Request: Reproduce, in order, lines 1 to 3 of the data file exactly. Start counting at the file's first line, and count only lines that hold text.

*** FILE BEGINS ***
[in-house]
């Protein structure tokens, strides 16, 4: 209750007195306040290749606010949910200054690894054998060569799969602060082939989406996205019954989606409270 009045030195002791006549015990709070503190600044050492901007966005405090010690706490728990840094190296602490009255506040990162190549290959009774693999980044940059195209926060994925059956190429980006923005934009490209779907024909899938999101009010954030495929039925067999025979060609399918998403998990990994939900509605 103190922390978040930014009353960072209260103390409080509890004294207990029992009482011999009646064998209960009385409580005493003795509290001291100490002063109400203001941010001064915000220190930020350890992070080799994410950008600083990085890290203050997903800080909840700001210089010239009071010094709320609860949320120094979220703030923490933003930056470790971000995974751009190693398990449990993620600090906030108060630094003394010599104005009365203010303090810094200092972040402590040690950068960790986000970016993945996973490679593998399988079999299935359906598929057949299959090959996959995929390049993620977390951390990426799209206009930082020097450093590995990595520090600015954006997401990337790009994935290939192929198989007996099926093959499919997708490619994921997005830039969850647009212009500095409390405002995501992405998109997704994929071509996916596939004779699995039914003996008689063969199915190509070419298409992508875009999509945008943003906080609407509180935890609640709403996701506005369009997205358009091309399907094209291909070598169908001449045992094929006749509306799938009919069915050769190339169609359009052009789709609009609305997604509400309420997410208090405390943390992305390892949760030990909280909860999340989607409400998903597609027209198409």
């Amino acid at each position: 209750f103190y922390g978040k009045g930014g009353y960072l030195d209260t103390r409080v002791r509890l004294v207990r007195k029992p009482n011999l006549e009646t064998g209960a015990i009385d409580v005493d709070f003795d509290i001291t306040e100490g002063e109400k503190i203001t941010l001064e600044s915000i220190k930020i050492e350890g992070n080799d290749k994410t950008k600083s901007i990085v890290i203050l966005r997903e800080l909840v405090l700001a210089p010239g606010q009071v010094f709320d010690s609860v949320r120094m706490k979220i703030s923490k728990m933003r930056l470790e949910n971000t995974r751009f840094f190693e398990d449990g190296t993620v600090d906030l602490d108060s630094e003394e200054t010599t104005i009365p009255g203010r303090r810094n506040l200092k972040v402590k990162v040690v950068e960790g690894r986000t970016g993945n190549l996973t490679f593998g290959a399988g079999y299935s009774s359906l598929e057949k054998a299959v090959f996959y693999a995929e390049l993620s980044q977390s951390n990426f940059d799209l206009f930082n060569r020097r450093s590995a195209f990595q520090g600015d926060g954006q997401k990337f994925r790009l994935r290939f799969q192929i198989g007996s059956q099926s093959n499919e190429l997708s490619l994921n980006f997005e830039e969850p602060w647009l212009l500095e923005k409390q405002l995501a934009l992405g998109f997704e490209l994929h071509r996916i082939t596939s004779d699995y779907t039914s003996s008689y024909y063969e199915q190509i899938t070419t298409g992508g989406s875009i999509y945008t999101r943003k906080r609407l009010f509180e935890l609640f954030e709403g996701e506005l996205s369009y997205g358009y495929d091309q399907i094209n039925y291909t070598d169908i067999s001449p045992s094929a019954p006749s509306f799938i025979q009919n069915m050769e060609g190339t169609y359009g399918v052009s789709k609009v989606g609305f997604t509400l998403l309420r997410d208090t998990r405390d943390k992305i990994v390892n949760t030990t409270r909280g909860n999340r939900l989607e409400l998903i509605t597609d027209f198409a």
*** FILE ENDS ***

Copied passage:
[in-house]
């Protein structure tokens, strides 16, 4: 209750007195306040290749606010949910200054690894054998060569799969602060082939989406996205019954989606409270 009045030195002791006549015990709070503190600044050492901007966005405090010690706490728990840094190296602490009255506040990162190549290959009774693999980044940059195209926060994925059956190429980006923005934009490209779907024909899938999101009010954030495929039925067999025979060609399918998403998990990994939900509605 103190922390978040930014009353960072209260103390409080509890004294207990029992009482011999009646064998209960009385409580005493003795509290001291100490002063109400203001941010001064915000220190930020350890992070080799994410950008600083990085890290203050997903800080909840700001210089010239009071010094709320609860949320120094979220703030923490933003930056470790971000995974751009190693398990449990993620600090906030108060630094003394010599104005009365203010303090810094200092972040402590040690950068960790986000970016993945996973490679593998399988079999299935359906598929057949299959090959996959995929390049993620977390951390990426799209206009930082020097450093590995990595520090600015954006997401990337790009994935290939192929198989007996099926093959499919997708490619994921997005830039969850647009212009500095409390405002995501992405998109997704994929071509996916596939004779699995039914003996008689063969199915190509070419298409992508875009999509945008943003906080609407509180935890609640709403996701506005369009997205358009091309399907094209291909070598169908001449045992094929006749509306799938009919069915050769190339169609359009052009789709609009609305997604509400309420997410208090405390943390992305390892949760030990909280909860999340989607409400998903597609027209198409």
């Amino acid at each position: 209750f103190y922390g978040k009045g930014g009353y960072l030195d209260t103390r409080v002791r509890l004294v207990r007195k029992p009482n011999l006549e009646t064998g209960a015990i009385d409580v005493d709070f003795d509290i001291t306040e100490g002063e109400k503190i203001t941010l001064e600044s915000i220190k930020i050492e350890g992070n080799d290749k994410t950008k600083s901007i990085v890290i203050l966005r997903e800080l909840v405090l700001a210089p010239g606010q009071v010094f709320d010690s609860v949320r120094m706490k979220i703030s923490k728990m933003r930056l470790e949910n971000t995974r751009f840094f190693e398990d449990g190296t993620v600090d906030l602490d108060s630094e003394e200054t010599t104005i009365p009255g203010r303090r810094n506040l200092k972040v402590k990162v040690v950068e960790g690894r986000t970016g993945n190549l996973t490679f593998g290959a399988g079999y299935s009774s359906l598929e057949k054998a299959v090959f996959y693999a995929e390049l993620s980044q977390s951390n990426f940059d799209l206009f930082n060569r020097r450093s590995a195209f990595q520090g600015d926060g954006q997401k990337f994925r790009l994935r290939f799969q192929i198989g007996s059956q099926s093959n499919e190429l997708s490619l994921n980006f997005e830039e969850p602060w647009l212009l500095e923005k409390q405002l995501a934009l992405g998109f997704e490209l994929h071509r996916i082939t596939s004779d699995y779907t039914s003996s008689y024909y063969e199915q190509i899938t070419t298409g992508g989406s875009i999509y945008t999101r943003k906080r609407l009010f509180e935890l609640f954030e709403g996701e506005l996205s369009y997205g358009y495929d091309q399907i094209n039925y291909t070598d169908i067999s001449p045992s094929a019954p006749s509306f799938i025979q009919n069915m050769e060609g190339t169609y359009g399918v052009s789709k609009v989606g609305f997604t509400l998403l309420r997410d208090t998990r405390d943390k992305i990994v390892n949760t030990t409270r909280g909860n999340r939900l989607e409400l998903i509605t597609d027209f198409a």